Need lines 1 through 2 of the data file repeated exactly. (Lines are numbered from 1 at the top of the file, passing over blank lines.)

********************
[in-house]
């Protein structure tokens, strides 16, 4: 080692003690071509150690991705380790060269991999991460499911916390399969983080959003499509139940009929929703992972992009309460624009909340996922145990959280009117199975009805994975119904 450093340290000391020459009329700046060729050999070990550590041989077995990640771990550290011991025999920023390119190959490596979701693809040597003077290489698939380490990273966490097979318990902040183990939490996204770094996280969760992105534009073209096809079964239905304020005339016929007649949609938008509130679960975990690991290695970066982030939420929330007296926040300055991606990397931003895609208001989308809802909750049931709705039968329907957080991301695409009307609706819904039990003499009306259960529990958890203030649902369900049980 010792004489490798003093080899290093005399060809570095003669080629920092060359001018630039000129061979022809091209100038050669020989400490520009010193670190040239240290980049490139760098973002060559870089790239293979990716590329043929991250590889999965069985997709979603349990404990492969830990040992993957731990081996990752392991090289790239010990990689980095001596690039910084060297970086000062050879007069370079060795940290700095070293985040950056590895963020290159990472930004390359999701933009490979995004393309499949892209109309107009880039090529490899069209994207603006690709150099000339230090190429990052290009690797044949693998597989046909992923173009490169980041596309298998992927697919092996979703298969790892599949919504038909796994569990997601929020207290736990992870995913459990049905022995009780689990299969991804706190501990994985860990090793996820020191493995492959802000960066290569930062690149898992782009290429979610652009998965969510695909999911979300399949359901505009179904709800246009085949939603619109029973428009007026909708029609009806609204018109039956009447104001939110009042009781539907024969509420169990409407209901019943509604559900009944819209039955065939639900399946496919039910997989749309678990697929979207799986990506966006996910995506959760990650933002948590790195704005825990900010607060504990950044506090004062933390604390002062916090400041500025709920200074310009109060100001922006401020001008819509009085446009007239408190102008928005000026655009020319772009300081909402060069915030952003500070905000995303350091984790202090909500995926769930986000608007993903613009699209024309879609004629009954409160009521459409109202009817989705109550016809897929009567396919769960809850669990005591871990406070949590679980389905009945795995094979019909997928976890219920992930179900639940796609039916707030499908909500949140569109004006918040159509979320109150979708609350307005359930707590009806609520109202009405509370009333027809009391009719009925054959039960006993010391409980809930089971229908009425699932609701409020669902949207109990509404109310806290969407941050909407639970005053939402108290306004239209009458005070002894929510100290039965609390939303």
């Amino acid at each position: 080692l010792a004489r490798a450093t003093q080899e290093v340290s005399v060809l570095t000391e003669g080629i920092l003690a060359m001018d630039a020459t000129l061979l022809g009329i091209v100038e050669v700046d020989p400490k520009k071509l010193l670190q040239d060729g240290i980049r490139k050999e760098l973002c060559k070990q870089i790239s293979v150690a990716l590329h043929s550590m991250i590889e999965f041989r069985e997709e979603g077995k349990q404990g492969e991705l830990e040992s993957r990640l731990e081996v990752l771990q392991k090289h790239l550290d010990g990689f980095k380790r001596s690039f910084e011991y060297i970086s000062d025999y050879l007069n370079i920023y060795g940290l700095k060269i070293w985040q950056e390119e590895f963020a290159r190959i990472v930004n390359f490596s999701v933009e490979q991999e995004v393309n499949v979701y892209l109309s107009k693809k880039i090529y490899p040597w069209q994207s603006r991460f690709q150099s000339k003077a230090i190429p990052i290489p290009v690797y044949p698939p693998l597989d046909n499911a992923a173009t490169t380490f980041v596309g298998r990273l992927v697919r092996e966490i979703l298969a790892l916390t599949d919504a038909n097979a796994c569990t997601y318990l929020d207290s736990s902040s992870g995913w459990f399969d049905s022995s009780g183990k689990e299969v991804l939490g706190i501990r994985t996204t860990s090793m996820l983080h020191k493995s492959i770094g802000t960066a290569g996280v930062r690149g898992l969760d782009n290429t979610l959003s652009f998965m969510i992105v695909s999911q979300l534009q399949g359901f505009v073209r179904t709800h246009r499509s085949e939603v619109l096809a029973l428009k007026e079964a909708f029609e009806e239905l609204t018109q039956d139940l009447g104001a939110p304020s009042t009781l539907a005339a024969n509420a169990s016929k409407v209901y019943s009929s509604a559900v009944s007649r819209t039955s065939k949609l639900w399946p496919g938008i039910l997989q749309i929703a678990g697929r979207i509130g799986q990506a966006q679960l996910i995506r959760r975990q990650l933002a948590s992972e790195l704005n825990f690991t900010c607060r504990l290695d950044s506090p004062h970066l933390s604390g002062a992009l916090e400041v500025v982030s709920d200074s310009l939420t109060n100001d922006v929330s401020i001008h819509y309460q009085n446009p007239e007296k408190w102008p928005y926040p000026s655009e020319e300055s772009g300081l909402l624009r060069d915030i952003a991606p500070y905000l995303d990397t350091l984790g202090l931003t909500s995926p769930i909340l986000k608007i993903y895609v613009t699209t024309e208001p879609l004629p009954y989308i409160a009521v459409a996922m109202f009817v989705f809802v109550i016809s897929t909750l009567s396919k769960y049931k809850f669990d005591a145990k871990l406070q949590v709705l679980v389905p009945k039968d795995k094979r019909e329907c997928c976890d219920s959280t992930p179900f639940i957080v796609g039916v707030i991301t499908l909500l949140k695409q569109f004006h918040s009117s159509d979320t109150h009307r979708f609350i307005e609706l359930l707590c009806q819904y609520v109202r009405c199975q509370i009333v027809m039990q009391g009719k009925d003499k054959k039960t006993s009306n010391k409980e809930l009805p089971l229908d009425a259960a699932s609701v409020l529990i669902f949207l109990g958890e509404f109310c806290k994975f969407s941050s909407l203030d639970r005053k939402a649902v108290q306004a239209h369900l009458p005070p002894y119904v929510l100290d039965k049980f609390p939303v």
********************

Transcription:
[in-house]
């Protein structure tokens, strides 16, 4: 080692003690071509150690991705380790060269991999991460499911916390399969983080959003499509139940009929929703992972992009309460624009909340996922145990959280009117199975009805994975119904 450093340290000391020459009329700046060729050999070990550590041989077995990640771990550290011991025999920023390119190959490596979701693809040597003077290489698939380490990273966490097979318990902040183990939490996204770094996280969760992105534009073209096809079964239905304020005339016929007649949609938008509130679960975990690991290695970066982030939420929330007296926040300055991606990397931003895609208001989308809802909750049931709705039968329907957080991301695409009307609706819904039990003499009306259960529990958890203030649902369900049980 010792004489490798003093080899290093005399060809570095003669080629920092060359001018630039000129061979022809091209100038050669020989400490520009010193670190040239240290980049490139760098973002060559870089790239293979990716590329043929991250590889999965069985997709979603349990404990492969830990040992993957731990081996990752392991090289790239010990990689980095001596690039910084060297970086000062050879007069370079060795940290700095070293985040950056590895963020290159990472930004390359999701933009490979995004393309499949892209109309107009880039090529490899069209994207603006690709150099000339230090190429990052290009690797044949693998597989046909992923173009490169980041596309298998992927697919092996979703298969790892599949919504038909796994569990997601929020207290736990992870995913459990049905022995009780689990299969991804706190501990994985860990090793996820020191493995492959802000960066290569930062690149898992782009290429979610652009998965969510695909999911979300399949359901505009179904709800246009085949939603619109029973428009007026909708029609009806609204018109039956009447104001939110009042009781539907024969509420169990409407209901019943509604559900009944819209039955065939639900399946496919039910997989749309678990697929979207799986990506966006996910995506959760990650933002948590790195704005825990900010607060504990950044506090004062933390604390002062916090400041500025709920200074310009109060100001922006401020001008819509009085446009007239408190102008928005000026655009020319772009300081909402060069915030952003500070905000995303350091984790202090909500995926769930986000608007993903613009699209024309879609004629009954409160009521459409109202009817989705109550016809897929009567396919769960809850669990005591871990406070949590679980389905009945795995094979019909997928976890219920992930179900639940796609039916707030499908909500949140569109004006918040159509979320109150979708609350307005359930707590009806609520109202009405509370009333027809009391009719009925054959039960006993010391409980809930089971229908009425699932609701409020669902949207109990509404109310806290969407941050909407639970005053939402108290306004239209009458005070002894929510100290039965609390939303």